The story starts in the early 19th century, when the “virtues” of the American education system took shape. By virtues, Goldin and Katz mean “a set of characteristics that originated in basic democratic and egalitarian principles and that influenced the educational system.” Among them were public funding, decentralization, the separation of church and state, an open and forgiving structure, and a lack of gender bias. The result: “By the middle of the nineteenth century the United States had the most educated youth in the world.”
When most of those youths were working on the farm, all that elementary education didn’t give America much of an edge. But at the turn of the 20th century, the introduction of electricity and the widespread adoption of capital-intensive technologies boosted the demand for skilled mechanics, technicians, clerks—people who could read manuals and do algebra. By 1920, Goldin and Katz found, more than one-quarter of workers had jobs in occupations for which a high school or college education was expected. This change spurred the wholesale construction and development of a post-elementary school system. By 1940, 70 percent of American youths were enrolled in high school. The result of the rapidly expanding supply of high-school-educated workers was, ironically, a diminishing return on the investment. In the first half of the 20th century, the high school wage premium, the amount of money high school graduates earned greater than those who hadn’t graduated, declined.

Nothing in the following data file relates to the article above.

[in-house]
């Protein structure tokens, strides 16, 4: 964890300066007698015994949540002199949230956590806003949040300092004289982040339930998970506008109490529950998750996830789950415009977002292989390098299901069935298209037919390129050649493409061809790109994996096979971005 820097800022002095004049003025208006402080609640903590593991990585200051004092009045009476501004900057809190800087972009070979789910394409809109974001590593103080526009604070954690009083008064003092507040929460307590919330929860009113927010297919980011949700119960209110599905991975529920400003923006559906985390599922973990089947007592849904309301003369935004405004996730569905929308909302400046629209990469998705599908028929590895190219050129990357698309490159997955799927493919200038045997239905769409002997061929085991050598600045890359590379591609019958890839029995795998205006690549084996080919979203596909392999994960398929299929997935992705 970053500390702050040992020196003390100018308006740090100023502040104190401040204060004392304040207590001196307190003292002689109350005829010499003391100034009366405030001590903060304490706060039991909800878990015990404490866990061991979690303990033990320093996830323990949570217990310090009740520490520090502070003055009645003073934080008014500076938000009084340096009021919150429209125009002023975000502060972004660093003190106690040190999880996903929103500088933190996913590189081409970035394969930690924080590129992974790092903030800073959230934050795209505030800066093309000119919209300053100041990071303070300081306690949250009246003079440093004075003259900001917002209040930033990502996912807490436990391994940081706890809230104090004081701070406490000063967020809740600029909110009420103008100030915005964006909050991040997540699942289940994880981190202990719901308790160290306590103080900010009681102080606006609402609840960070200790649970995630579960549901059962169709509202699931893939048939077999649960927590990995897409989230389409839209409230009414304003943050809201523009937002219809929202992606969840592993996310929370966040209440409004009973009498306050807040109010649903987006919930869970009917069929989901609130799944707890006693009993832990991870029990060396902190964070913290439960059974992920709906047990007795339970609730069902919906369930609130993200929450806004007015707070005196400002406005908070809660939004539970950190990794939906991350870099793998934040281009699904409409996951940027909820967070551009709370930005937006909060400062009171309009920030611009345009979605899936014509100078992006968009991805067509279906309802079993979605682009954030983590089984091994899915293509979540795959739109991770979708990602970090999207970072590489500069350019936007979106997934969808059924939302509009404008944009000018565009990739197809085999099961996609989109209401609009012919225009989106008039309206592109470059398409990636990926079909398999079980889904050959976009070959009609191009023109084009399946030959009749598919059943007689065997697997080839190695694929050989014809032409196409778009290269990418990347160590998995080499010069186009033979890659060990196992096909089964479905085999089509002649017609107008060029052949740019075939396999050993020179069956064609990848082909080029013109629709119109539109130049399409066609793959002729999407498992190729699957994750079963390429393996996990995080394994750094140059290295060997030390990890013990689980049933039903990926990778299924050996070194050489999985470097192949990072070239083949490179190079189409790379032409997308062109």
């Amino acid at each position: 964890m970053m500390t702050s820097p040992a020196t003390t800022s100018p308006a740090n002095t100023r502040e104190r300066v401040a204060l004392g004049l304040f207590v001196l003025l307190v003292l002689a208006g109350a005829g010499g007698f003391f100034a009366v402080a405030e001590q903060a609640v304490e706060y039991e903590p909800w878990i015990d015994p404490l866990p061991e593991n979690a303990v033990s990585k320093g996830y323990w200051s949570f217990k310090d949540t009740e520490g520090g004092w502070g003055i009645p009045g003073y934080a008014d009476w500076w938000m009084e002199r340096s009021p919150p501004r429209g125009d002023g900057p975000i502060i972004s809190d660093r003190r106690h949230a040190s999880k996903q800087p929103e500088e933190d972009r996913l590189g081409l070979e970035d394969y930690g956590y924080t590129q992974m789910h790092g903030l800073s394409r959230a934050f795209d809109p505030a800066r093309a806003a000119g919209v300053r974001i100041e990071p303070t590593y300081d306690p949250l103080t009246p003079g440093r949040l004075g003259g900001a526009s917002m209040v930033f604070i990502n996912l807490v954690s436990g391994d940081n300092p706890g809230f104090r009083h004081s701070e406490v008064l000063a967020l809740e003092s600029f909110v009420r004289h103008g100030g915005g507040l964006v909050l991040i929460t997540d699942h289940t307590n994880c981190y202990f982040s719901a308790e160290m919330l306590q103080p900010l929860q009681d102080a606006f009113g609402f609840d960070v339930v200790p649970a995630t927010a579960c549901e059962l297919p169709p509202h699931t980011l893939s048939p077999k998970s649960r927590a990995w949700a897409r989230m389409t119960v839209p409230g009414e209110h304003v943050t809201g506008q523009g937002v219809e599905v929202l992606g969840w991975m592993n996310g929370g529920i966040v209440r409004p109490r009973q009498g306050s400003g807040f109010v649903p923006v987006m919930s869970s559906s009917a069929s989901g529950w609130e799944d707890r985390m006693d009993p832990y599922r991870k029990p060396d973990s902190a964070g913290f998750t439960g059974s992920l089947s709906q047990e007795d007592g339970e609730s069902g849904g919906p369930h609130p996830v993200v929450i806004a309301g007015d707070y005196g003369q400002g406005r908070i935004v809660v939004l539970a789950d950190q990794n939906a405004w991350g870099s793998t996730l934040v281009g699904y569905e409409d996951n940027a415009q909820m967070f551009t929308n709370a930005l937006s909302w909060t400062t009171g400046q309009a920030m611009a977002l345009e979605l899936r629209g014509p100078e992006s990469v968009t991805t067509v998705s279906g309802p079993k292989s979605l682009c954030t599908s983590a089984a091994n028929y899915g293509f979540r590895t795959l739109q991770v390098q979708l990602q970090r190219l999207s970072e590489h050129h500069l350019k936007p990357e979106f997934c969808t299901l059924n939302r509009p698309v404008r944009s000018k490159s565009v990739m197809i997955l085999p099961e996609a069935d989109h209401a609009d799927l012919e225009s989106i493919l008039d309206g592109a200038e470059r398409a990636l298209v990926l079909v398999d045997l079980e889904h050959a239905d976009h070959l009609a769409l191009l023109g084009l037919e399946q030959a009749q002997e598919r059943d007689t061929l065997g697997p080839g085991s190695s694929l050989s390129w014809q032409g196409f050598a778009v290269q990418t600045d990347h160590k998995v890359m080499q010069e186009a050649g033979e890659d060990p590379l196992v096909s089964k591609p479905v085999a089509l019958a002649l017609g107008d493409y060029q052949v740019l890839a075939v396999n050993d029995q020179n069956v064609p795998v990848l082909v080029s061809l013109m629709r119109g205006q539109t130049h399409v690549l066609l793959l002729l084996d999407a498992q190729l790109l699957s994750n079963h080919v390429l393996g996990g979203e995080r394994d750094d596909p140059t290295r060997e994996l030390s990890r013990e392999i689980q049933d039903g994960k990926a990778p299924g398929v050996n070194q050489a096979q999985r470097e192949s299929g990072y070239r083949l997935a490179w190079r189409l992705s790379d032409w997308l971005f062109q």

Americans didn’t respond to such diminished returns by cutting back on education. Quite the opposite. The revolution in high school education was closely followed by a rapid expansion in higher education. About 4 percent of those born in 1900 would graduate from a four-year college; 24 percent of those born in 1950 would. Once again, the rising supply of alumni helped shrink the wage premium that accrued to those with college educations. And so in the middle decades of the 20th century, the U.S. experienced excellent economic growth without noticeable increases in inequality.